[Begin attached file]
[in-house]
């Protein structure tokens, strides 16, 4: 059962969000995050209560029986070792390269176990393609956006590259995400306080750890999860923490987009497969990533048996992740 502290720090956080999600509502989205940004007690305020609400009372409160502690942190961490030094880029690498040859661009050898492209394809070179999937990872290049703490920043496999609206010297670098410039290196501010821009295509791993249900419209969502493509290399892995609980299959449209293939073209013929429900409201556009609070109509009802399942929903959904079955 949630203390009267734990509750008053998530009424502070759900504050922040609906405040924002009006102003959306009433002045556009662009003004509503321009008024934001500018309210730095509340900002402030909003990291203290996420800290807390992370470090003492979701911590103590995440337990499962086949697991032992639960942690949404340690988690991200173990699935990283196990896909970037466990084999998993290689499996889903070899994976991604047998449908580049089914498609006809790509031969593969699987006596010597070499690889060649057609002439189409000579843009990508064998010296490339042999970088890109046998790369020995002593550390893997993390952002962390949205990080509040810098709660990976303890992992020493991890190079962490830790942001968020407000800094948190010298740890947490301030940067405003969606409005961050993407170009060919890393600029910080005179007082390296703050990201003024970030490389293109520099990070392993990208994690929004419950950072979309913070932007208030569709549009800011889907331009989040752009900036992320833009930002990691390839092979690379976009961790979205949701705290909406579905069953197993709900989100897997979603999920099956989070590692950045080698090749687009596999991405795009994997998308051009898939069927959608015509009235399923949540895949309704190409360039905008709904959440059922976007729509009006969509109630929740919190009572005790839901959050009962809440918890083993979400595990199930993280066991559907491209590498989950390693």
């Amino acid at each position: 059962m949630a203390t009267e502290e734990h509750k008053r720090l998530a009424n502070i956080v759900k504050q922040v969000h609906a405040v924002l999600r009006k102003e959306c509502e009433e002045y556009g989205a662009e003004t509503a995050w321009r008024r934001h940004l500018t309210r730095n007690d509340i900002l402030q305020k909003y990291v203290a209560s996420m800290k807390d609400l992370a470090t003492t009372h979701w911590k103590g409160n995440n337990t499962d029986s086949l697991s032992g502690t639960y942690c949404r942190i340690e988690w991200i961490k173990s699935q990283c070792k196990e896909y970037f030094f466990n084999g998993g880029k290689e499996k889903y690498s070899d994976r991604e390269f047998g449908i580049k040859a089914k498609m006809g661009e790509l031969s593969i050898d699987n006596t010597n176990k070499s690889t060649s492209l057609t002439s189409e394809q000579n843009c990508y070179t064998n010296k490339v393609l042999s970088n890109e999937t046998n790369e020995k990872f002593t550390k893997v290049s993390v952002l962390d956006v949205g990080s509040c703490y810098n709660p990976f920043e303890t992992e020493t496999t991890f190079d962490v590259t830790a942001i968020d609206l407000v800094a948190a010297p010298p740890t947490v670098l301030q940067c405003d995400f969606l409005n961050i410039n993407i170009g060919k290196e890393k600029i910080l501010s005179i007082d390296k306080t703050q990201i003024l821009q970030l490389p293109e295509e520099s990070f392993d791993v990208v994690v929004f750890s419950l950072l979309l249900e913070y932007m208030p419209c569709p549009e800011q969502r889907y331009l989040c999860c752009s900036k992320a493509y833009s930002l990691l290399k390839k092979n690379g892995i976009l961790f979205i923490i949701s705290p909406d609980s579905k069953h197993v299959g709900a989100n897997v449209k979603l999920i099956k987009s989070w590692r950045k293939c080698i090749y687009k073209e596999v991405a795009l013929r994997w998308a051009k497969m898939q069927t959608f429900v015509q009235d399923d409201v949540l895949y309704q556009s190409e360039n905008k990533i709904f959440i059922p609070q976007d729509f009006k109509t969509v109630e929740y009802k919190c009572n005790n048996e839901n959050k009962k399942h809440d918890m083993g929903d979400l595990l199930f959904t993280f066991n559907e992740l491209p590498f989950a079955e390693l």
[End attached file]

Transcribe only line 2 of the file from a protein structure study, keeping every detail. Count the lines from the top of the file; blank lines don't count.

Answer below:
């Protein structure tokens, strides 16, 4: 059962969000995050209560029986070792390269176990393609956006590259995400306080750890999860923490987009497969990533048996992740 502290720090956080999600509502989205940004007690305020609400009372409160502690942190961490030094880029690498040859661009050898492209394809070179999937990872290049703490920043496999609206010297670098410039290196501010821009295509791993249900419209969502493509290399892995609980299959449209293939073209013929429900409201556009609070109509009802399942929903959904079955 949630203390009267734990509750008053998530009424502070759900504050922040609906405040924002009006102003959306009433002045556009662009003004509503321009008024934001500018309210730095509340900002402030909003990291203290996420800290807390992370470090003492979701911590103590995440337990499962086949697991032992639960942690949404340690988690991200173990699935990283196990896909970037466990084999998993290689499996889903070899994976991604047998449908580049089914498609006809790509031969593969699987006596010597070499690889060649057609002439189409000579843009990508064998010296490339042999970088890109046998790369020995002593550390893997993390952002962390949205990080509040810098709660990976303890992992020493991890190079962490830790942001968020407000800094948190010298740890947490301030940067405003969606409005961050993407170009060919890393600029910080005179007082390296703050990201003024970030490389293109520099990070392993990208994690929004419950950072979309913070932007208030569709549009800011889907331009989040752009900036992320833009930002990691390839092979690379976009961790979205949701705290909406579905069953197993709900989100897997979603999920099956989070590692950045080698090749687009596999991405795009994997998308051009898939069927959608015509009235399923949540895949309704190409360039905008709904959440059922976007729509009006969509109630929740919190009572005790839901959050009962809440918890083993979400595990199930993280066991559907491209590498989950390693």